Tuesday, 25 April 2017


Some years ago a friend greeted me when I was on a train journey.   That came as a surprise, because I hadn’t expected to see him there.   In fact, although I was sitting  next to him I didn’t recognised him.  And even when he greeted me, I found it difficult to put a name to his familiar face.   My problem was that I didn’t expect him to be on my train, making the same journey as me.  My imagination couldn’t make the leap to recognise him in an unexpected situation.   I expect most of you have had a similar experience.

That’s something like what happened to the disciples on the road to Emmaus.    Jesus was the last person they expected to meet.  After all, everyone knew that he’d just been crucified and then buried.   With His death all the hope they’d placed in Him had been shattered.   They were desolate!   

When the risen Lord joined them as they sadly talked about Him they didn’t recognise Him, partly because they didn’t expect to see Him.    They didn’t realise who it was who explained that the Scriptures foretold that He must suffer and die, and that He would rise from the grave.   They only recognise Him at the end of the journey, when the risen Lord, shared a meal with them and broke bread in a familiar way.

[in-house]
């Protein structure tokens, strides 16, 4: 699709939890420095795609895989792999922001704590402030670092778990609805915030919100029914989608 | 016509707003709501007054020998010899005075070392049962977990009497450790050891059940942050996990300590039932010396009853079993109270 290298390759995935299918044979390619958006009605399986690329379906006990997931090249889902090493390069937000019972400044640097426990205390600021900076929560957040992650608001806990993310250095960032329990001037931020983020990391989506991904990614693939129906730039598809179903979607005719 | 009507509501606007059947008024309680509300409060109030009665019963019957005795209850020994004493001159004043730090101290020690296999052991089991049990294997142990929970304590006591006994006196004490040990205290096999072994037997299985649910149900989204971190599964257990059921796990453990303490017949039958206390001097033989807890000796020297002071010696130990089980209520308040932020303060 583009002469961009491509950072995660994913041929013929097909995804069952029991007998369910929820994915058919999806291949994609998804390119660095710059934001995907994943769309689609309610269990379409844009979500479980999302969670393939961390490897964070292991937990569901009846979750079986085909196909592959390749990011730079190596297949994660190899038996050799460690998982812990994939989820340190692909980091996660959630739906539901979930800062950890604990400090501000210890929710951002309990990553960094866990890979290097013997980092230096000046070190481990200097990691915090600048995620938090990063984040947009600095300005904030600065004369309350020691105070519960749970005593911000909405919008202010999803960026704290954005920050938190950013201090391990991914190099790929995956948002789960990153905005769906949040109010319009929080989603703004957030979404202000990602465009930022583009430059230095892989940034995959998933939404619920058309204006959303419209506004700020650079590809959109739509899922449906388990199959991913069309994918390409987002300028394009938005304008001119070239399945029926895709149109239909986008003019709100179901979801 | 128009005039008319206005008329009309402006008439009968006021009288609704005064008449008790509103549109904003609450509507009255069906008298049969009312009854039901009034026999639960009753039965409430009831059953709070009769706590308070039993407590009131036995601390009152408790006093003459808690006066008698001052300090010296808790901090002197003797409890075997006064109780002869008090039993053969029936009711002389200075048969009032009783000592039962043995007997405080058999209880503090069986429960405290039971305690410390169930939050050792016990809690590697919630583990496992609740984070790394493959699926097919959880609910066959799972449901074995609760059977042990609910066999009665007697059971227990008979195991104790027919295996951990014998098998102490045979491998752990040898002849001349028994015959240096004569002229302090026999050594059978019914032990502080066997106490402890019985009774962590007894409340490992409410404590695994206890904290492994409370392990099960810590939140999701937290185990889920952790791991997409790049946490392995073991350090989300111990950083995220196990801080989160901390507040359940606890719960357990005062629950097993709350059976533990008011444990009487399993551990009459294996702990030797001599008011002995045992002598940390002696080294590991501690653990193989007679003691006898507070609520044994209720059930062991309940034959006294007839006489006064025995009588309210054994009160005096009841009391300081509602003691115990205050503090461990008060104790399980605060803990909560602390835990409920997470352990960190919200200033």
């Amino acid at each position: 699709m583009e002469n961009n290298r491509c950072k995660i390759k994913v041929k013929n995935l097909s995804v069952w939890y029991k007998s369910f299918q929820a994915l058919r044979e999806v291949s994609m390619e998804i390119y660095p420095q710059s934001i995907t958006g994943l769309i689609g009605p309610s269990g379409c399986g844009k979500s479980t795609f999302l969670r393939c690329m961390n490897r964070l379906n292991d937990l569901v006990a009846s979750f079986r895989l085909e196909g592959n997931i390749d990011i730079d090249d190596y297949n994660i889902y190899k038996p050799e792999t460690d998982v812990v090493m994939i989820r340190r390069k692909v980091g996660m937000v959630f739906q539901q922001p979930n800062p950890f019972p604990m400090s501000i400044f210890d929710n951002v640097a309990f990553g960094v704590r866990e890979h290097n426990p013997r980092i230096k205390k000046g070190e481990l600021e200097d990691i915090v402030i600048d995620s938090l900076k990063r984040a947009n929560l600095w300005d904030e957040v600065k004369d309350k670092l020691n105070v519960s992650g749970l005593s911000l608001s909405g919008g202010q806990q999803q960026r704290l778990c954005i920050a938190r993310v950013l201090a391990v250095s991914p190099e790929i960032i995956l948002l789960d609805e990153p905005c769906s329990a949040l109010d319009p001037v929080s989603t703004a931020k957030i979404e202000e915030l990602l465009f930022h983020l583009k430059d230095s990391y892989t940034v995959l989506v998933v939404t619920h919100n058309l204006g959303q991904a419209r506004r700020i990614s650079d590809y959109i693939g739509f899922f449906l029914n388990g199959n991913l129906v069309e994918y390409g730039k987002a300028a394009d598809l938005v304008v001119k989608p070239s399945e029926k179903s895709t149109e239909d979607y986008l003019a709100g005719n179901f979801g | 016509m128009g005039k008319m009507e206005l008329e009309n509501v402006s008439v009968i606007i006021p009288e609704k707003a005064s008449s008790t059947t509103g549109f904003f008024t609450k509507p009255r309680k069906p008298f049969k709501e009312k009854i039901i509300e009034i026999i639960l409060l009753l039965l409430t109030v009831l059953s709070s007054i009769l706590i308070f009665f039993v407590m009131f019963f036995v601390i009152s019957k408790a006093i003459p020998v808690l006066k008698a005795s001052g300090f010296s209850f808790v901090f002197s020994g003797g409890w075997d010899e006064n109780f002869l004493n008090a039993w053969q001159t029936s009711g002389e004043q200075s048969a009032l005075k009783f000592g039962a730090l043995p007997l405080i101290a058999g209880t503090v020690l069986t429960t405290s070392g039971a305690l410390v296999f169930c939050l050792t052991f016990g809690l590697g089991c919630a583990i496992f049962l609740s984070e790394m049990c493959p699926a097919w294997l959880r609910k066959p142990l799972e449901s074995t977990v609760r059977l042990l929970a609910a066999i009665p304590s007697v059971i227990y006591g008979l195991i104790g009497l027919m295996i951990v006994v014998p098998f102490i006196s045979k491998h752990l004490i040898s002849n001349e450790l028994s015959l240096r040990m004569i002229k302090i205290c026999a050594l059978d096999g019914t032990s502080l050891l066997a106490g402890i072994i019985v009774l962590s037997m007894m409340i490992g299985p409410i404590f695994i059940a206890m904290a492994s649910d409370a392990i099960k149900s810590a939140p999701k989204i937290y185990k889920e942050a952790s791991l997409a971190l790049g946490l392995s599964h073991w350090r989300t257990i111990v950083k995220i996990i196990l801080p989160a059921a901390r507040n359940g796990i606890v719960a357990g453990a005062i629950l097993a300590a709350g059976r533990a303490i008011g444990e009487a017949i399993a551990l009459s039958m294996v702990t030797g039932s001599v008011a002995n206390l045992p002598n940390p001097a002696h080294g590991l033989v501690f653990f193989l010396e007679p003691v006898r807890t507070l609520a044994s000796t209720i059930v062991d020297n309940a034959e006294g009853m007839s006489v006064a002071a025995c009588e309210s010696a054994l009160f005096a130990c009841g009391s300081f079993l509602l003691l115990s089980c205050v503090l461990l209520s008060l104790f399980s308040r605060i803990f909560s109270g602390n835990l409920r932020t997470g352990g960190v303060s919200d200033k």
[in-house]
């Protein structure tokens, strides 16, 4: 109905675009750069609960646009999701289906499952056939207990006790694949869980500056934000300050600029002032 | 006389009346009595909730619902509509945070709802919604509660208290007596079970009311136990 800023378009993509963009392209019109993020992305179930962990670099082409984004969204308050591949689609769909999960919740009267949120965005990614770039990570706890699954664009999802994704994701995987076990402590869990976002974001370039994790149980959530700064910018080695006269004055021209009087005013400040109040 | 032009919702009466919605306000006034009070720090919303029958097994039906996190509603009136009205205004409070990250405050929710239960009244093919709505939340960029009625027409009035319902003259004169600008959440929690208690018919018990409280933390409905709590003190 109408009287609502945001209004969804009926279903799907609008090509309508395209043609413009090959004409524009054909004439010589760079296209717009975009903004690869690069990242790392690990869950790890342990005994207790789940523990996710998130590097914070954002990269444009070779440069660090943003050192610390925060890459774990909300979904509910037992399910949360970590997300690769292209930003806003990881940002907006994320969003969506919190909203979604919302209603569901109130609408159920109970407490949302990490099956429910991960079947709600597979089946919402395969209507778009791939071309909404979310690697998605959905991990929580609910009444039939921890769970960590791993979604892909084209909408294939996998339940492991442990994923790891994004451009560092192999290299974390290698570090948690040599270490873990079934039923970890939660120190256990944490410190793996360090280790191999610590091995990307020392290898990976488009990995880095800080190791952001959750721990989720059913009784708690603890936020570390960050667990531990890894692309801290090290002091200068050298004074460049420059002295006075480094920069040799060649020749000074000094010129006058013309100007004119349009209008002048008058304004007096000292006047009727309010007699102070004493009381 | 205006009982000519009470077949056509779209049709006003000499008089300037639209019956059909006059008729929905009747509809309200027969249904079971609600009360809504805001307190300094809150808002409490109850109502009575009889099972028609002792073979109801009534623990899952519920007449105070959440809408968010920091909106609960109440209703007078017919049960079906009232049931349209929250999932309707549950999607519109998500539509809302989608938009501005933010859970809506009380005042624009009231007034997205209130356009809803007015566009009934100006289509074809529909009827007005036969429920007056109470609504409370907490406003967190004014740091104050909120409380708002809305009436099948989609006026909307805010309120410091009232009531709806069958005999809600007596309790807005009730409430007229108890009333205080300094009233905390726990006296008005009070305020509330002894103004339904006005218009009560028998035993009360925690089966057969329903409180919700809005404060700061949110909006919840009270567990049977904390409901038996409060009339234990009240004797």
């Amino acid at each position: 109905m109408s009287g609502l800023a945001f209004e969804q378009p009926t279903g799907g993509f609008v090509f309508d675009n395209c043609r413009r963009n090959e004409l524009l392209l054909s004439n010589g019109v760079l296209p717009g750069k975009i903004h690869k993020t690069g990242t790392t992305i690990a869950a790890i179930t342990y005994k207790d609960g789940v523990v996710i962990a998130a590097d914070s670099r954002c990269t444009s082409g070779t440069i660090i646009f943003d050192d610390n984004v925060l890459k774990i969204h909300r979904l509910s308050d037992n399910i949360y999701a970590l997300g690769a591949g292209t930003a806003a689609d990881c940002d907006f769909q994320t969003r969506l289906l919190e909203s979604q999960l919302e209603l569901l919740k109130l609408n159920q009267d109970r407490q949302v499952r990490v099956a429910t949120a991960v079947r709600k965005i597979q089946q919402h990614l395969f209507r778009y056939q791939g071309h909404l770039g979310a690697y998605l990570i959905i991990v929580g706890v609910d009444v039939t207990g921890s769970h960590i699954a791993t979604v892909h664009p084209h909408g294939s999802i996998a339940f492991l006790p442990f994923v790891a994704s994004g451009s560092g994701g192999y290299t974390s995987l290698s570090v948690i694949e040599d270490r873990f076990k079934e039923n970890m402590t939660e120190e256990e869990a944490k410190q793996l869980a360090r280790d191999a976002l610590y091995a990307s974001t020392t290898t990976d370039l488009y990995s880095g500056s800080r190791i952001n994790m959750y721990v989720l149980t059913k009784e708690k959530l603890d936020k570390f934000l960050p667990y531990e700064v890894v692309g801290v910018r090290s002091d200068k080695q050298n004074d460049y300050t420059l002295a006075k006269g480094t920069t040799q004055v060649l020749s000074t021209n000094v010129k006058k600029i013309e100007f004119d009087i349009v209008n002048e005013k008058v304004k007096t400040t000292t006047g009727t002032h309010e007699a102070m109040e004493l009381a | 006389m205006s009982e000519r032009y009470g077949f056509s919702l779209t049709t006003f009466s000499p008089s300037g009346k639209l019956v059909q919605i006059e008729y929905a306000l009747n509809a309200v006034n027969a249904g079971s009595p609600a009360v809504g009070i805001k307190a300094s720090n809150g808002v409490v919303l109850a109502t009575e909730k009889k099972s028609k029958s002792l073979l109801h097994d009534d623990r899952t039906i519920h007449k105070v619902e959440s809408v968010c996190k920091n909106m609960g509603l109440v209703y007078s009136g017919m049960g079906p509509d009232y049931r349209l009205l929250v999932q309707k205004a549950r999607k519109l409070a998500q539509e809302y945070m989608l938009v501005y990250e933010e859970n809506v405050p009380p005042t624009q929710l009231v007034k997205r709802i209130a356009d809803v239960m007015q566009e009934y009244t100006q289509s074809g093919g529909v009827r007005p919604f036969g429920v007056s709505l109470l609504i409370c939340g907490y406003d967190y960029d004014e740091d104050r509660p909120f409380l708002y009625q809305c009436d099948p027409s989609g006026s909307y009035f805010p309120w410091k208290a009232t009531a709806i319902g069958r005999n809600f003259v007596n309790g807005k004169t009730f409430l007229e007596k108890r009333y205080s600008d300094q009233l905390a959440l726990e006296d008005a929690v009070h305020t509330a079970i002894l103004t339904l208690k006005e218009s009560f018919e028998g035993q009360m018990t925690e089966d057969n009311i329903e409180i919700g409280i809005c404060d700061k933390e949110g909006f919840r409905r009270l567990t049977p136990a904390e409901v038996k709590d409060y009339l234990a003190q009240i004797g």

Luke recorded this graphic account of the risen Lord’s appearance to help convince us that He did not abandon us when He ascended to heaven.   We have two sceptical witnesses who became convinced that the Lord had truly risen.   They hastened to share this wonderful news the disciples.  That sums up the mission of the Church and of each of us.   

This episode is meant to reassure us that Jesus is now with us in new ways.   He speaks to our minds and hearts through the Scriptures.   As the two disciples recognised Jesus in the breaking of bread, we are reminded that we meet him in the sacramental life of the Church –especially in the Eucharist.   Finally, this episode tells us that our crucified and risen Lord accompanies us as we journey through life, just as He did the disciples on the road to Emmaus.
But throughout this account of Christ’s resurrection appearance there’s the problem of recognising Him.   That requires both God’s gift of faith and also our openness to the unexpected.    We need to realise that the Word of God Himself speaks to us personally through the written text of the Scriptures.   And when we receive the sacraments we must look beyond the physical appearance of, say, bread, wine, water and words, and make the leap of faith to believe that we meet Jesus Himself, approaching us to help us in our different needs. 

Finally, we meet Jesus in the people we encounter in our journey through life.   Some may be easy to recognise as being really Christ-like.  But it may be much hard to recognise Jesus, as He identifies with the needy, the despised and rejected in society.  Today’s Gospel reminds us that we need great sensitivity to appreciate Christ who is already in our midst in so many ways.  We can so easily miss Him!
 Isidore O.P.

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